The Battle for a High-Demand Gas Market

TransCanada Corp. (NYSE: TRP, TSX: TRP) just fired the opening salvo in the battle against fellow Canadian pipeline giant Enbridge Inc. (NYSE: ENB, TSX: ENB) to regain control of the Ontario gas market.

As we wrote in the September issue of Investing Daily’s Canadian Edge, the prolific Marcellus Shale formation has created a perverse situation for gas producers in Western Canada. The shale formation’s proximity to the high-demand province of Ontario means that U.S. producers have been able to crowd out their Canadian counterparts from one of their own country’s key markets.

In years past, TransCanada would move 1.5 billion cubic feet per day of natural gas to the U.S. at an export point near Niagara Falls, the company told the Financial Post. But in a sign of the times, that same point is now receiving 1 billion cubic feet per day of gas being imported from the U.S.

And with none of Canada’s liquefied natural gas (LNG) export facilities having yet received a final investment decision, odds are that the country’s gas will remain land-locked for the foreseeable future.

That’s created an existential situation for Western Canada’s gas producers, who have no export market aside from the country’s neighbor to the south and have already ceded about 60% of the Ontario market to U.S. gas producers. And that existential situation has been further compounded by the energy crash.

That, in turn, has implications for Canadian pipeline companies, whose contracts may insulate them from commodity-price volatility, but whose existence ultimately depends on energy producers remaining viable entities.

Although Enbridge is based in Canada, its pending mega-merger with Spectra Energy Corp. (NYSE: SE) will give it significant exposure to the Marcellus. In fact, one of Spectra’s biggest projects is its Nexus gas transmission pipeline, which will move 1.5 billion cubic feet per day of natural gas from the Marcellus to points in the Upper Midwest and Ontario.

But Nexus isn’t expected to commence operations until the end of next year. By contrast, TransCanada already has pipe in the ground that’s underutilized and can serve the Ontario market.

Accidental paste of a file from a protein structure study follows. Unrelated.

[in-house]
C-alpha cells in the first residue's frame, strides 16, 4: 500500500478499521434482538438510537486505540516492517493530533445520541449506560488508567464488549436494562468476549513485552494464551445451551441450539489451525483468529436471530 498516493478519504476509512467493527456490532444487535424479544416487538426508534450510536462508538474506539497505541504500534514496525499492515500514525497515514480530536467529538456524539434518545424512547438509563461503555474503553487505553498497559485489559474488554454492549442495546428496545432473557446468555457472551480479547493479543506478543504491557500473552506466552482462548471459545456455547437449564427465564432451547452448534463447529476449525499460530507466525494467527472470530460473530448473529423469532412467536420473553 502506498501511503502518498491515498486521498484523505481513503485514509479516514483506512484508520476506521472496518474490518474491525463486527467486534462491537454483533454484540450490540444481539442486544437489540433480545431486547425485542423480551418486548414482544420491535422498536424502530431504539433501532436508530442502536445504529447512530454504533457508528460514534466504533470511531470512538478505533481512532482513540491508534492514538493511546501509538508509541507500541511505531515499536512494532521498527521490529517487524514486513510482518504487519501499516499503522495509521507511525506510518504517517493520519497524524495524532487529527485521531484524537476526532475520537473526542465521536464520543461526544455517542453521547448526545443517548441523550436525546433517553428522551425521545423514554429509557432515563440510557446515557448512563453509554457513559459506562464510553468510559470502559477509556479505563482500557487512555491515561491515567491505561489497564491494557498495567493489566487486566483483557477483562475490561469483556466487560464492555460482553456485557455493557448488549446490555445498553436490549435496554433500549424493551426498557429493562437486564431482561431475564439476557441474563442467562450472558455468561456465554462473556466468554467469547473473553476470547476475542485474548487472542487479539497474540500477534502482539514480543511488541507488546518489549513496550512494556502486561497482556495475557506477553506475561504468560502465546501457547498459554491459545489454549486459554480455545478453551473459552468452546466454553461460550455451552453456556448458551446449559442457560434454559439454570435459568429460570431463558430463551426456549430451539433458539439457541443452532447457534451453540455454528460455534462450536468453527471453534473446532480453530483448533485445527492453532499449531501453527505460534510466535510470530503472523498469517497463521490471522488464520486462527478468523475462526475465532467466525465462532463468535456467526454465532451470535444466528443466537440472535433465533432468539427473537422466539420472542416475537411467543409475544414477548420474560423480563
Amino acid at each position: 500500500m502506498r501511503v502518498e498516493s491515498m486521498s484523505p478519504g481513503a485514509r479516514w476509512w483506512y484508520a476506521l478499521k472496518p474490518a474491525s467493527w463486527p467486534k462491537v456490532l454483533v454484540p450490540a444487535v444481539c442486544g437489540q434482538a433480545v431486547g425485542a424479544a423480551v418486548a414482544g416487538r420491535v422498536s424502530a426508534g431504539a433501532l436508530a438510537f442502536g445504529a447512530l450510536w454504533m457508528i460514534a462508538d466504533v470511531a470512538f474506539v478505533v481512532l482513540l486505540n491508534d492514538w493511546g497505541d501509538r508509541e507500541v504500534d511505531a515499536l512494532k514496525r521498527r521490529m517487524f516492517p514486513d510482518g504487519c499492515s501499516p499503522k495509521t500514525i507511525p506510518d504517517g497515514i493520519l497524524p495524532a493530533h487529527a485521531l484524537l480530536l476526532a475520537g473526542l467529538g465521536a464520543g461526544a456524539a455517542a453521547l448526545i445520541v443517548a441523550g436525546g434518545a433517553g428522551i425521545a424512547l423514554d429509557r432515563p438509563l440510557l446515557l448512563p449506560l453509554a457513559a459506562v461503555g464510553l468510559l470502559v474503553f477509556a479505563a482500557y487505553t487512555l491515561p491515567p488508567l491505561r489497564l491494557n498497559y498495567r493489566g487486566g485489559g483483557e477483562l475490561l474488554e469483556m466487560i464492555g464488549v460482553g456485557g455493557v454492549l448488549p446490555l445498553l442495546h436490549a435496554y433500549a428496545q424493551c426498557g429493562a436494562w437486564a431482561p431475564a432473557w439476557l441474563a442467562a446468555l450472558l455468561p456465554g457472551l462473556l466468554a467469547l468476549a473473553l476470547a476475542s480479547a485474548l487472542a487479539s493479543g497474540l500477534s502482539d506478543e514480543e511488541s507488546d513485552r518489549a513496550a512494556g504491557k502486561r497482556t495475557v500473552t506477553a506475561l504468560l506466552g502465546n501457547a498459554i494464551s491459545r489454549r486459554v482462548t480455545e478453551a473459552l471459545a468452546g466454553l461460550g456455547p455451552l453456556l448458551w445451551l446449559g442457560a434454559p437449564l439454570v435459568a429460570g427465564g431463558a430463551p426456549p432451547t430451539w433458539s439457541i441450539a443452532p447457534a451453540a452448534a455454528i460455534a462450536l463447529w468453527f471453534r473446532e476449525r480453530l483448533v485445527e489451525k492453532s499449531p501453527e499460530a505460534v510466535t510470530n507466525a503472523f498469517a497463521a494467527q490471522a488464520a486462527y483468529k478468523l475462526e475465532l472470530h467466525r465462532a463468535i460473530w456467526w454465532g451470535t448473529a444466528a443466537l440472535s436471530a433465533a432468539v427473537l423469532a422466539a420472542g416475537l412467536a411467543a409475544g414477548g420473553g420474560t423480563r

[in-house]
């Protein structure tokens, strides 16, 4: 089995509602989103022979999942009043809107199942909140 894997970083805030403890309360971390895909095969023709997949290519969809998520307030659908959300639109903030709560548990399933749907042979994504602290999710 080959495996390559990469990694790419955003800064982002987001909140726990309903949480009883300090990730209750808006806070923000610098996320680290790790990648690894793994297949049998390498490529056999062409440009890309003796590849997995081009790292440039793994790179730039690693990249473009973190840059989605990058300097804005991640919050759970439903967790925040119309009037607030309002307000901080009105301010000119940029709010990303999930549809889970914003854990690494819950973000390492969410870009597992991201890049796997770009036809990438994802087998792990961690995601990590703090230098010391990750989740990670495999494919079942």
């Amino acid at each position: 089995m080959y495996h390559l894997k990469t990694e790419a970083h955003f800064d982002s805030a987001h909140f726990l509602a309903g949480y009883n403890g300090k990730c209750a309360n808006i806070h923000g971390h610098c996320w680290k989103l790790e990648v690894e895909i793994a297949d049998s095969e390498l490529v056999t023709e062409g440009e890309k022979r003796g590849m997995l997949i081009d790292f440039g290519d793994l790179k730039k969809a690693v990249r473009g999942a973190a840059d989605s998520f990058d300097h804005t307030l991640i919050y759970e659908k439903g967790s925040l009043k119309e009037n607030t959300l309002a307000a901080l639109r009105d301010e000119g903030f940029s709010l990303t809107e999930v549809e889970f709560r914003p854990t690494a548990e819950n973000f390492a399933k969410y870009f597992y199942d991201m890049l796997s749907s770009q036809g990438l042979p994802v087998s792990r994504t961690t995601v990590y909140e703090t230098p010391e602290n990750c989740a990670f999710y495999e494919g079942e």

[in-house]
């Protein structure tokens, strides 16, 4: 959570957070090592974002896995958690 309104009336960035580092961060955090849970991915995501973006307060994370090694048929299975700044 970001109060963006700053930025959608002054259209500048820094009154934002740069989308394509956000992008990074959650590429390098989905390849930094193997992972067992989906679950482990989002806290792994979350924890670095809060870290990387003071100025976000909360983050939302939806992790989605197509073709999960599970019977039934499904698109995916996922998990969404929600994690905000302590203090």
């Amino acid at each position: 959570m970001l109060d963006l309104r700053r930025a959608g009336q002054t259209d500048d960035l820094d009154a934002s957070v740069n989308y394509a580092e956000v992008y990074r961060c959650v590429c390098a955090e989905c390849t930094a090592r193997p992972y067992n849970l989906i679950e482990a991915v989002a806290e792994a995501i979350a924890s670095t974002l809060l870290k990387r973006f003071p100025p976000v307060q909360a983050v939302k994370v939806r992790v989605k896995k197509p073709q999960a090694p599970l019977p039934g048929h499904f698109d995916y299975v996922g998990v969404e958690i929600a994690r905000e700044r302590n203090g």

To win back market share and get the jump on competitors, which will also include Energy Transfer Partners LP’s (NYSE: ETP) Rover pipeline (scheduled to commence service at the end of next year), TransCanada surprised industry observers by cutting the tolls on its Mainline by roughly 50%.

This week, TransCanada launched an open season for new long-term contracts to move 1.5 billion cubic feet per day of natural gas—about 10% of Western Canada’s production—through its Mainline to Ontario.

The company had been expected to reduce tolls by about 30% to 40% to make it economic for beleaguered gas producers to ship their products to Ontario, but the 50% reduction is clearly a line in the sand for its pipeline competitors.

Additionally, TransCanada offered more favorable contract terms than usual: Commitments are limited to 10 years with options to cancel after five years, compared to the 15- and 20-year commitments required by competitors.

Of course, TransCanada wasn’t just looking to gain an edge on competitors. Canadian gas producers had also reportedly pushed back hard against the company’s earlier proposals.

Even so, opinions are divided over whether the current scheme will work. While analysts with GMP FirstEnergy see the terms being offered as having appeal for shippers, RBC worried that the proposed tolls still may not be quite low enough.

If the new rates are economic for Western Canada’s gas producers, then it could create a win-win situation for TransCanada and its shippers.

As TransCanada senior executive Stephen Clark told Reuters, “What we get out of this is some back-end enhancement of the viability of the Mainline as we get into the middle part of the next decade. What producers get out of it is near-term toll reduction that helps them preserve the market they have served over the last 50 years.”

Of course, TransCanada’s recent acquisition of Columbia Pipeline Group gives it a footprint in the Marcellus as well. So even if it can’t win over Western Canada’s gas producers, the Canadian pipeline giant’s diversified geographic footprint affords substantial optionality.